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Titans' Social Action Plan Centers on Education, Involvement

Players and staff members expect to meet with public officials and students, take part in elections.

Tennessee Titans head coach Mike Vrabel appeared on the Zoom screen just a few minutes after quarterback Ryan Tannehill and safety Kevin Byad issued heartfelt statements on police, racism and inequality.

Vrabel said he was thinking about his team when he went to bed Wednesday night. And when he woke up the next morning, what was on his mind had not changed.

Thursday, he said, was all about listening to what his players had to say. Everyone knew that football had no place. The Xs and Os and the gameplans could wait, even with the regular season drawing near.

“I wanted to hear and understand how they were feeling,” Vrabel said, “so that I can help them in what their next plan of attack was. I allowed everyone to talk … great messages. We felt it was best that we spend a day focusing on things other than football.”

The Titans -- and other professional sports teams – felt compelled to take big first steps toward making the world a better place for all. Jacob Blake’s death at the hands of Kenosha, Wisc. police officers this week sparked a wave of reaction across the sports world, including the cancellation or postponement of games in multiple professional leagues Wednesday.

The Titans, according to Vrabel, plan to focus on three things. Those were: registering to vote, pushing to have conversations with elected officials and community outreach to youth in Middle Tennessee.

The upcoming Nov. 3 election could be the most pivotal in America’s history. Republican President Donald Trump will be challenged by Democratic candidate Joe Biden. In addition, all 435 seats in the United States House of Representatives and 35 of the 100 seats in the United States Senate, will be at stake.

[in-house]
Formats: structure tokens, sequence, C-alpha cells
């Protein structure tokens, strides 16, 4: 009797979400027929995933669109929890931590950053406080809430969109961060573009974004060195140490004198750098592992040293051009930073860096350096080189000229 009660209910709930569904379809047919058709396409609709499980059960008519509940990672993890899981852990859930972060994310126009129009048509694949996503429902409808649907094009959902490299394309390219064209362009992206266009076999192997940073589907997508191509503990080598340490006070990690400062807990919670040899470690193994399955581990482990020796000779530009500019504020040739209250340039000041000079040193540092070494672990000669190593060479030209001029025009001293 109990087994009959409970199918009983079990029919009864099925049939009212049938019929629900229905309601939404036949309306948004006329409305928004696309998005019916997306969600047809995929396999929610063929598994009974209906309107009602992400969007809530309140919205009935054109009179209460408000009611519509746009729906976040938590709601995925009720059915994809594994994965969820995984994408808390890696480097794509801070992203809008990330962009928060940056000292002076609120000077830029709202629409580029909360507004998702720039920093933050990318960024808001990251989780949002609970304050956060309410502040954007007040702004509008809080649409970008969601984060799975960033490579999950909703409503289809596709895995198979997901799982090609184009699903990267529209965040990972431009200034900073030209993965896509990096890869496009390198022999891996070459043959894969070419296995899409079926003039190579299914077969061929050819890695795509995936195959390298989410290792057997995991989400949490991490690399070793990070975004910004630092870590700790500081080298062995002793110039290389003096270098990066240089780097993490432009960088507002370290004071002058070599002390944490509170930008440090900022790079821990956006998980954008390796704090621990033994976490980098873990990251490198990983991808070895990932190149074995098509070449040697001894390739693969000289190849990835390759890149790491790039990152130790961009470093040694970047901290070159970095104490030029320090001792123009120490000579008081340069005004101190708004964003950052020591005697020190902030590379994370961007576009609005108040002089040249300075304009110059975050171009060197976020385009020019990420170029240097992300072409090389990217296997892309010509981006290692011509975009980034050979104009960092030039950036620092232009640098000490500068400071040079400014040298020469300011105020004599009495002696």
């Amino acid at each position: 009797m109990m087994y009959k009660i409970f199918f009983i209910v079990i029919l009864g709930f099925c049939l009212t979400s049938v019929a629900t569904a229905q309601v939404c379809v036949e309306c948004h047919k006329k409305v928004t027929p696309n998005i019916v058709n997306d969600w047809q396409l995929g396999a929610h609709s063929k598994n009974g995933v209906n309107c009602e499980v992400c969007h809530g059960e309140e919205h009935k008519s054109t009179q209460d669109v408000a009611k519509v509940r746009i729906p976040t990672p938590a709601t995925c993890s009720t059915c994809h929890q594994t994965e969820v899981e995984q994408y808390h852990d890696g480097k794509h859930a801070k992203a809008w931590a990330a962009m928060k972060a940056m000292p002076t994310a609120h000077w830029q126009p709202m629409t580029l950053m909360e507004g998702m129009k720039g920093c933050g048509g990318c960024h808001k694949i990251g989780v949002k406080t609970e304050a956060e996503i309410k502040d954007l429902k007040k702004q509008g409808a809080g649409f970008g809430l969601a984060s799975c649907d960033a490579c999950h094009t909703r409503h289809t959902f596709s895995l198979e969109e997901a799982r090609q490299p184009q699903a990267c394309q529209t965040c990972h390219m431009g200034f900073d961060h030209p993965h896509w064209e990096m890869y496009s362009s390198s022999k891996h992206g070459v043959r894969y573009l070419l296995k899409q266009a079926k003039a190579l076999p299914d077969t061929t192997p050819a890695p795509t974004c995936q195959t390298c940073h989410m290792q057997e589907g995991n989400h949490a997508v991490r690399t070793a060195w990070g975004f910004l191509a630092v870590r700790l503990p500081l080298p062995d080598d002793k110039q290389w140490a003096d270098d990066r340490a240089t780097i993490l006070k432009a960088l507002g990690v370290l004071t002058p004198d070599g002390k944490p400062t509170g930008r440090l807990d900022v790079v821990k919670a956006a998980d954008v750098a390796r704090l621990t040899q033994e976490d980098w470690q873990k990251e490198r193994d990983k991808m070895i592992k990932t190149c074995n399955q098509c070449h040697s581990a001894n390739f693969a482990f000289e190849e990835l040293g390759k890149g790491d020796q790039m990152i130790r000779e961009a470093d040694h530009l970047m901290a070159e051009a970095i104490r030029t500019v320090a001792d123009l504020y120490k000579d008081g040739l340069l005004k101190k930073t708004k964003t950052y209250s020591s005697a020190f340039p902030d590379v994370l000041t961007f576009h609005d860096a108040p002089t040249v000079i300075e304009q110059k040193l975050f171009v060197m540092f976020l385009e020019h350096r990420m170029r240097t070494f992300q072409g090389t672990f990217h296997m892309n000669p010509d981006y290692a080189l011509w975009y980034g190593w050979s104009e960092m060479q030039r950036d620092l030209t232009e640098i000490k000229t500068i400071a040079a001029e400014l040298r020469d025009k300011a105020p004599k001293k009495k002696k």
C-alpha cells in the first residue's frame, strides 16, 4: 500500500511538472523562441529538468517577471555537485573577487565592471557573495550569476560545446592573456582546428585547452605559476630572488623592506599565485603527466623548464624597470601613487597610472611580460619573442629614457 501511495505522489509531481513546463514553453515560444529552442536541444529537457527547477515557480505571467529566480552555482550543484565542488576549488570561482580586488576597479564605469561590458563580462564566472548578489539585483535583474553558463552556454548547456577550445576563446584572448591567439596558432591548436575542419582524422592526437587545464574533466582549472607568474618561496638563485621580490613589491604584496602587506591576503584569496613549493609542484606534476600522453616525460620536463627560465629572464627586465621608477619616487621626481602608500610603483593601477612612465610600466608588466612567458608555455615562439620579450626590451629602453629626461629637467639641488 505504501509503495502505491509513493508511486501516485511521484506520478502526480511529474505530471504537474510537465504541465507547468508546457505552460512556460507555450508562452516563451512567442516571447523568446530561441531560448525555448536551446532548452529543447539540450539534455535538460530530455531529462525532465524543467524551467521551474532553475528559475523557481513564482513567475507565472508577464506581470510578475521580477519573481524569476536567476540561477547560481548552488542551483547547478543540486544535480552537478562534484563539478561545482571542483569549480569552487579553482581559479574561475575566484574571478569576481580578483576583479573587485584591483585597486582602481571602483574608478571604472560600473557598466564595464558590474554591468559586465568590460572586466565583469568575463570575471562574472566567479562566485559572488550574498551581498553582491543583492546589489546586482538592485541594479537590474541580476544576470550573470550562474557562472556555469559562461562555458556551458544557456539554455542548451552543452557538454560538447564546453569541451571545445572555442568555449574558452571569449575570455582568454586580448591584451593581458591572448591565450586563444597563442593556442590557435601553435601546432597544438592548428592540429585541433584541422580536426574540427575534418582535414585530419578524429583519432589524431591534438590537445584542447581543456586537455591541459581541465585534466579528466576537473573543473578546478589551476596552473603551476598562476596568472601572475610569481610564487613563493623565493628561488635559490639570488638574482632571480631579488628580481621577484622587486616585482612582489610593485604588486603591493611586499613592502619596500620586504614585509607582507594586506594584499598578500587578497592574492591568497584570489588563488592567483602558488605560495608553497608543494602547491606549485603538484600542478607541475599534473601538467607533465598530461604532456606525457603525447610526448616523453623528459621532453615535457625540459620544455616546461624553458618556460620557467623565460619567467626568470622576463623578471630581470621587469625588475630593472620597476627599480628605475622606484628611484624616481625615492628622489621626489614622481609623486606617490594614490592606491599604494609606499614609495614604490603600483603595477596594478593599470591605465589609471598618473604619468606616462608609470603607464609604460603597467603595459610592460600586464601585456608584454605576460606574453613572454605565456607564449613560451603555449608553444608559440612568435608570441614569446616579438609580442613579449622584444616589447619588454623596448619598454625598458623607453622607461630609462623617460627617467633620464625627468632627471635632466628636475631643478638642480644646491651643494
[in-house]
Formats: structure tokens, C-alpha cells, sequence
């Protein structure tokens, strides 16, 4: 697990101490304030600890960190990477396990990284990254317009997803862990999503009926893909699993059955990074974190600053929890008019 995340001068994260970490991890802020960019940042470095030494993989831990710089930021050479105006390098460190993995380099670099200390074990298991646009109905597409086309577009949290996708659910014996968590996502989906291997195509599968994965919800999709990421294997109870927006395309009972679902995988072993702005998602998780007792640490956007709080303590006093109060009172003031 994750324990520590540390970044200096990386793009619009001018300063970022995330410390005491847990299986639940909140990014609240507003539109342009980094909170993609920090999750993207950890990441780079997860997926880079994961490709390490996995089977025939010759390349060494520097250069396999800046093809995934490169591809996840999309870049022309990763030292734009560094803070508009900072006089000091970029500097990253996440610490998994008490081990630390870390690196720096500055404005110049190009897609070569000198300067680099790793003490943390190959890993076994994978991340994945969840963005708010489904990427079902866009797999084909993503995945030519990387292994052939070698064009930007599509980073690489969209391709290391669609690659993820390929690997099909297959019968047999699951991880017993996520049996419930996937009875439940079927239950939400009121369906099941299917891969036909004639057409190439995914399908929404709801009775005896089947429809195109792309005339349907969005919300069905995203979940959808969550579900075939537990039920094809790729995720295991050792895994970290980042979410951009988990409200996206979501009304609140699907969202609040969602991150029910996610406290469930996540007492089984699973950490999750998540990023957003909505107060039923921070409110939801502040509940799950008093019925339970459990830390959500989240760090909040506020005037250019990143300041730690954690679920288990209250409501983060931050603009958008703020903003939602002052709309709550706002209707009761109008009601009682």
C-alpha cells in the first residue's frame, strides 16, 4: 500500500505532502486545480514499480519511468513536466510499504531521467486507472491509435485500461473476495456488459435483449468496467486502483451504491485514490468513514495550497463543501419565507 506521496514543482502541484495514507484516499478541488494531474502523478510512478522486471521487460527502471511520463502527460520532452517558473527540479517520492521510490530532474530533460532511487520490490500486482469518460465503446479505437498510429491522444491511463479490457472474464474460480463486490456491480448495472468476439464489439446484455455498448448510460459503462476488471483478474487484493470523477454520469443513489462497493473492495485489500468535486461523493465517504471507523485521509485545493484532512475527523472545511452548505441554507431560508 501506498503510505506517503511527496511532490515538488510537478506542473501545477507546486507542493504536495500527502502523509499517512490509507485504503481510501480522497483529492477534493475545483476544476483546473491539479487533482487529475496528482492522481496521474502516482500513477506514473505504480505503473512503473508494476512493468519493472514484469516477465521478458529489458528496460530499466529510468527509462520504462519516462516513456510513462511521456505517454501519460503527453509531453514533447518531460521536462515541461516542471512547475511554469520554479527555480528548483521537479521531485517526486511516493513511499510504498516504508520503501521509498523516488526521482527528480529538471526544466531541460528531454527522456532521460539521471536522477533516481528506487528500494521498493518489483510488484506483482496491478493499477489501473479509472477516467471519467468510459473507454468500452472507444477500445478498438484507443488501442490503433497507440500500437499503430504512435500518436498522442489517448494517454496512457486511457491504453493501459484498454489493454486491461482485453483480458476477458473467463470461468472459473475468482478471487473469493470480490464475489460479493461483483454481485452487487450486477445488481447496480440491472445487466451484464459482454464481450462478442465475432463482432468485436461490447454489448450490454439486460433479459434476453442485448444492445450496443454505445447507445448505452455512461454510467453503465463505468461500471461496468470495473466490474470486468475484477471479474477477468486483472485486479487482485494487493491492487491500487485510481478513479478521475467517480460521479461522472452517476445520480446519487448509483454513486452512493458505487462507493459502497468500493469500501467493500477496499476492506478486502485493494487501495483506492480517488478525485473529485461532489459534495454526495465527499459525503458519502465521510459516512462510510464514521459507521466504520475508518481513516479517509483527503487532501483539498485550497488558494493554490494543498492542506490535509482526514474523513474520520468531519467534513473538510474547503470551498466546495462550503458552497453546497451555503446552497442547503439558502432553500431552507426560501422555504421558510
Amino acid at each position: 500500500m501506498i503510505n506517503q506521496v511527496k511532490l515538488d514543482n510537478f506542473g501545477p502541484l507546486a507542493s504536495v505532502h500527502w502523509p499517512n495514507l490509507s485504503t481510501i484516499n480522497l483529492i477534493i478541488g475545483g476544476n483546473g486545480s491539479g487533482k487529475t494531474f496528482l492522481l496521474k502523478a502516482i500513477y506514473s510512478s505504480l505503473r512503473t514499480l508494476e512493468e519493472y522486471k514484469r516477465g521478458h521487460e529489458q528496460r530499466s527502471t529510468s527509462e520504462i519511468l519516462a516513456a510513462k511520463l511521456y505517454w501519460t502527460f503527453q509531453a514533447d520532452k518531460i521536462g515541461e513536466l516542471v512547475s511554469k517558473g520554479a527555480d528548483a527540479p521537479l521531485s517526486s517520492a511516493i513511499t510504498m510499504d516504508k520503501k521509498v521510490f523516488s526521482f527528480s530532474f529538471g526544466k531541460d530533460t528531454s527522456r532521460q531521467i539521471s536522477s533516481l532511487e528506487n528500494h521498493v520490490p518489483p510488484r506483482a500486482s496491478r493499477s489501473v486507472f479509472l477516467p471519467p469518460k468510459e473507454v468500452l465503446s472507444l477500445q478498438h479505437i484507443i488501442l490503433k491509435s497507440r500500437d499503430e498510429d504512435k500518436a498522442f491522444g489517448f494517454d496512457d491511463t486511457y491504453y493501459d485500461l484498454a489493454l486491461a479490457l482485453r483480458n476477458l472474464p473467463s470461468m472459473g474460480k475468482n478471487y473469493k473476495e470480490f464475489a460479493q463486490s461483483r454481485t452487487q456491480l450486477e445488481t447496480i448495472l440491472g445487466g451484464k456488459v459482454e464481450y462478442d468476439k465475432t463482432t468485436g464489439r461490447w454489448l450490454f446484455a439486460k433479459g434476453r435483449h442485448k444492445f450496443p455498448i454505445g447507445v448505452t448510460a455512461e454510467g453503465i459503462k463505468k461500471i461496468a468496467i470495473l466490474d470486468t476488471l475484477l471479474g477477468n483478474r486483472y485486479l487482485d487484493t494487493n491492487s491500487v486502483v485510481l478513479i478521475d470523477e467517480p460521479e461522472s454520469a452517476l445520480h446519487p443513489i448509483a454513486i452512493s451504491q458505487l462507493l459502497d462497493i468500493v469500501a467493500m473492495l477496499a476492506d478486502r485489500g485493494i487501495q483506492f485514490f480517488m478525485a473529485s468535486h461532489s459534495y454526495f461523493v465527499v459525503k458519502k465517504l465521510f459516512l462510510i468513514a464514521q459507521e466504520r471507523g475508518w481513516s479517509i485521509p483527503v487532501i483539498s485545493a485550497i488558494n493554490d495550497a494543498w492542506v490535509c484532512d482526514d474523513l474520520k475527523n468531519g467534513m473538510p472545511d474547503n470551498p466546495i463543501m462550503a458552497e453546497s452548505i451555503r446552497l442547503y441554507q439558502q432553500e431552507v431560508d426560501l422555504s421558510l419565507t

Vrabel wanted his players to leave the building ready to vote.

“We're going to ensure that when everyone leaves today, we’re going to be registered voters,” Vrabel said. “We will continue our education relationship with I am a voter, a bipartisan organization that believes democracy works best when everyone is involved.

“The last piece of education is obviously participation, which comes on Nov. 3, a Tuesday. Every coach and player, regardless of treatment or what their schedule is, will have an opportunity to vote.”

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While the November election will surely shape the county for at least four years, it’s not the only way to make an impact.

Speaking with local elected officials in Nashville and Middle Tennessee is also a point of emphasis for the team. Vrabel preached responding, not reacting.

“... Maybe we can understand their protocols, their policies, and they can understand our feelings and fears that we have,” he said.

Last and most importantly, Vrabel said the organization will strive to educate Middle Tennessee’s youth. He wants his players to teach and recreate the atmosphere the Titans have in their building. Love, respect, hard work, compassion, communication, equality and accountability will be the lessons.

“I don't think that we're going to sit there and try to change everybody,” Vrabel said. “That's why we focused, and that's why our team wants to focus on the children and the youth in Middle Tennessee, that can understand and can look at somebody and say, 'You know what, why is it important for me to be on a team? Why is it important for me to be on a team with players or people that may not look like me, that are raised by their grandmother or maybe raised by their mom?’ Or maybe, ‘It's OK that you don't have the nicest shoes. It's the value that you bring to the team, is how you should be treated.’”

So, there was no football at Saint Thomas Sports Park on Thursday. Vrabel did not say if there would be any Friday either.

At such a pivotal time in the nation’s history, it doesn’t matter. Righting hundreds of wrongs is. And sports, which usually act as distractions amid trying times, collectively felt the need to be a part of that.

Everything on the field can wait.

“I didn't reach out to anybody personally around the league to find out what they were doing because I wanted to be real,” Vrabel said. “I wanted to be authentic and that's what we got, and I told the players that. I told the players that I met with early that I want this to be authentic.

“I don't want this to be made up or scripted, and that's exactly what we got and so we're going to focus on how we improve, and the impact that we can make, and hopefully inspire others to do the same.”